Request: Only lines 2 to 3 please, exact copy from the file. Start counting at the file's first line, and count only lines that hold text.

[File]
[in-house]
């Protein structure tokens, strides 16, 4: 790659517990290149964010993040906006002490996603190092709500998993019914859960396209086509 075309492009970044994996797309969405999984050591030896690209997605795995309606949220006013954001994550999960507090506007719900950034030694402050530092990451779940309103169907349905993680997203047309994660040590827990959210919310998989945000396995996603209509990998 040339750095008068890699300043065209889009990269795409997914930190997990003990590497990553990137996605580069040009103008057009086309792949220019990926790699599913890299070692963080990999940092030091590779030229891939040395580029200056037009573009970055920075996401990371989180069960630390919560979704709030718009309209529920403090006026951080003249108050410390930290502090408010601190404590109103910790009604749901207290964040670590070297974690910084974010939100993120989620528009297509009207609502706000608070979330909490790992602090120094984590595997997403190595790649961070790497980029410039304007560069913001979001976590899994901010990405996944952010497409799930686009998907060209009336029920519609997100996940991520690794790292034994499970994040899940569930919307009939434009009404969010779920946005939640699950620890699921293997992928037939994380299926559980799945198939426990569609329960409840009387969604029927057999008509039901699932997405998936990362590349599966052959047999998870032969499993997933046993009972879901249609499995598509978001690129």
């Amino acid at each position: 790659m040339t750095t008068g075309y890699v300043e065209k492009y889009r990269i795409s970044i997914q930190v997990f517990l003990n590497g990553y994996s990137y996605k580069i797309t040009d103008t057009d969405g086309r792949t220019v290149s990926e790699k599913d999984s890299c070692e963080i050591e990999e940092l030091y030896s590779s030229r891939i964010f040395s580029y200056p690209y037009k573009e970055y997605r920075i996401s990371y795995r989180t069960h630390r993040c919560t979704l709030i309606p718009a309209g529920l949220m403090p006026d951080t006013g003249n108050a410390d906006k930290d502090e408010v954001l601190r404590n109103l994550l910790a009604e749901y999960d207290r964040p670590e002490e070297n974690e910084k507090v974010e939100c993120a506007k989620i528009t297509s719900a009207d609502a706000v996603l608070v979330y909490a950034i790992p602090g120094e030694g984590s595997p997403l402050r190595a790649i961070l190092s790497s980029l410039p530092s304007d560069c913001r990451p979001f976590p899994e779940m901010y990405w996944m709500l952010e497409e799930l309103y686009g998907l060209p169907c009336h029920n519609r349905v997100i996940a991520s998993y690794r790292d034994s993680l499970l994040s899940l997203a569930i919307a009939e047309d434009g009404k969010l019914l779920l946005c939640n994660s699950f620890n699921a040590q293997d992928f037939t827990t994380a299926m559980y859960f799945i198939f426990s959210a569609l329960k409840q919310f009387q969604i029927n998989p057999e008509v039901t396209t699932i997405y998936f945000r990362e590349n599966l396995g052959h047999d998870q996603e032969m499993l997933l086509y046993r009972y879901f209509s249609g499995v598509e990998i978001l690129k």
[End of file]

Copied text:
């Protein structure tokens, strides 16, 4: 790659517990290149964010993040906006002490996603190092709500998993019914859960396209086509 075309492009970044994996797309969405999984050591030896690209997605795995309606949220006013954001994550999960507090506007719900950034030694402050530092990451779940309103169907349905993680997203047309994660040590827990959210919310998989945000396995996603209509990998 040339750095008068890699300043065209889009990269795409997914930190997990003990590497990553990137996605580069040009103008057009086309792949220019990926790699599913890299070692963080990999940092030091590779030229891939040395580029200056037009573009970055920075996401990371989180069960630390919560979704709030718009309209529920403090006026951080003249108050410390930290502090408010601190404590109103910790009604749901207290964040670590070297974690910084974010939100993120989620528009297509009207609502706000608070979330909490790992602090120094984590595997997403190595790649961070790497980029410039304007560069913001979001976590899994901010990405996944952010497409799930686009998907060209009336029920519609997100996940991520690794790292034994499970994040899940569930919307009939434009009404969010779920946005939640699950620890699921293997992928037939994380299926559980799945198939426990569609329960409840009387969604029927057999008509039901699932997405998936990362590349599966052959047999998870032969499993997933046993009972879901249609499995598509978001690129």
């Amino acid at each position: 790659m040339t750095t008068g075309y890699v300043e065209k492009y889009r990269i795409s970044i997914q930190v997990f517990l003990n590497g990553y994996s990137y996605k580069i797309t040009d103008t057009d969405g086309r792949t220019v290149s990926e790699k599913d999984s890299c070692e963080i050591e990999e940092l030091y030896s590779s030229r891939i964010f040395s580029y200056p690209y037009k573009e970055y997605r920075i996401s990371y795995r989180t069960h630390r993040c919560t979704l709030i309606p718009a309209g529920l949220m403090p006026d951080t006013g003249n108050a410390d906006k930290d502090e408010v954001l601190r404590n109103l994550l910790a009604e749901y999960d207290r964040p670590e002490e070297n974690e910084k507090v974010e939100c993120a506007k989620i528009t297509s719900a009207d609502a706000v996603l608070v979330y909490a950034i790992p602090g120094e030694g984590s595997p997403l402050r190595a790649i961070l190092s790497s980029l410039p530092s304007d560069c913001r990451p979001f976590p899994e779940m901010y990405w996944m709500l952010e497409e799930l309103y686009g998907l060209p169907c009336h029920n519609r349905v997100i996940a991520s998993y690794r790292d034994s993680l499970l994040s899940l997203a569930i919307a009939e047309d434009g009404k969010l019914l779920l946005c939640n994660s699950f620890n699921a040590q293997d992928f037939t827990t994380a299926m559980y859960f799945i198939f426990s959210a569609l329960k409840q919310f009387q969604i029927n998989p057999e008509v039901t396209t699932i997405y998936f945000r990362e590349n599966l396995g052959h047999d998870q996603e032969m499993l997933l086509y046993r009972y879901f209509s249609g499995v598509e990998i978001l690129k």